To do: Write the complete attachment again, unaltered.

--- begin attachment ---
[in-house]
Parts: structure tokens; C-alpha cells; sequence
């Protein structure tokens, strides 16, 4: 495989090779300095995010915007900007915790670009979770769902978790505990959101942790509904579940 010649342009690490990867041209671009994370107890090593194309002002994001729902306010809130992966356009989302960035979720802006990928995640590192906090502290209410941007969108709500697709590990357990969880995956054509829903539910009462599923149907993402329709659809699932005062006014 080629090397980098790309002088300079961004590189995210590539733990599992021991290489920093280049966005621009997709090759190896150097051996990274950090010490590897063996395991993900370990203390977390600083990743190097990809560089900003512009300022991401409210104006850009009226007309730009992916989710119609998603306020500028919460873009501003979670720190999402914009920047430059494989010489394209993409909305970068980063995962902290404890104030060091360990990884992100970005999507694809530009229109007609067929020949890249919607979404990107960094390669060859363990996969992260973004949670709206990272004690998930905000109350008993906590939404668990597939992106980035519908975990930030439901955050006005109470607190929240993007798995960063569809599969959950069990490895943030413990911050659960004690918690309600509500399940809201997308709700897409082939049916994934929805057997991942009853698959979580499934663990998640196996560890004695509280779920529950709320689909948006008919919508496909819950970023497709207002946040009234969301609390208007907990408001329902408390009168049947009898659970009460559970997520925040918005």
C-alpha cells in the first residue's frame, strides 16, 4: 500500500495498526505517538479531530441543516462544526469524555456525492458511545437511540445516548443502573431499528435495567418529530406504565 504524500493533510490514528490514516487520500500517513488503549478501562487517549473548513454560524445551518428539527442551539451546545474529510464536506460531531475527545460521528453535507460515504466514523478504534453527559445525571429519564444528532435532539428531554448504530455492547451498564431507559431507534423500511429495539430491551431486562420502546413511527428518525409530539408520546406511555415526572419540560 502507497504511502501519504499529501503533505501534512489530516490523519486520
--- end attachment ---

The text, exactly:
[in-house]
Parts: structure tokens; C-alpha cells; sequence
């Protein structure tokens, strides 16, 4: 495989090779300095995010915007900007915790670009979770769902978790505990959101942790509904579940 010649342009690490990867041209671009994370107890090593194309002002994001729902306010809130992966356009989302960035979720802006990928995640590192906090502290209410941007969108709500697709590990357990969880995956054509829903539910009462599923149907993402329709659809699932005062006014 080629090397980098790309002088300079961004590189995210590539733990599992021991290489920093280049966005621009997709090759190896150097051996990274950090010490590897063996395991993900370990203390977390600083990743190097990809560089900003512009300022991401409210104006850009009226007309730009992916989710119609998603306020500028919460873009501003979670720190999402914009920047430059494989010489394209993409909305970068980063995962902290404890104030060091360990990884992100970005999507694809530009229109007609067929020949890249919607979404990107960094390669060859363990996969992260973004949670709206990272004690998930905000109350008993906590939404668990597939992106980035519908975990930030439901955050006005109470607190929240993007798995960063569809599969959950069990490895943030413990911050659960004690918690309600509500399940809201997308709700897409082939049916994934929805057997991942009853698959979580499934663990998640196996560890004695509280779920529950709320689909948006008919919508496909819950970023497709207002946040009234969301609390208007907990408001329902408390009168049947009898659970009460559970997520925040918005």
C-alpha cells in the first residue's frame, strides 16, 4: 500500500495498526505517538479531530441543516462544526469524555456525492458511545437511540445516548443502573431499528435495567418529530406504565 504524500493533510490514528490514516487520500500517513488503549478501562487517549473548513454560524445551518428539527442551539451546545474529510464536506460531531475527545460521528453535507460515504466514523478504534453527559445525571429519564444528532435532539428531554448504530455492547451498564431507559431507534423500511429495539430491551431486562420502546413511527428518525409530539408520546406511555415526572419540560 502507497504511502501519504499529501503533505501534512489530516490523519486520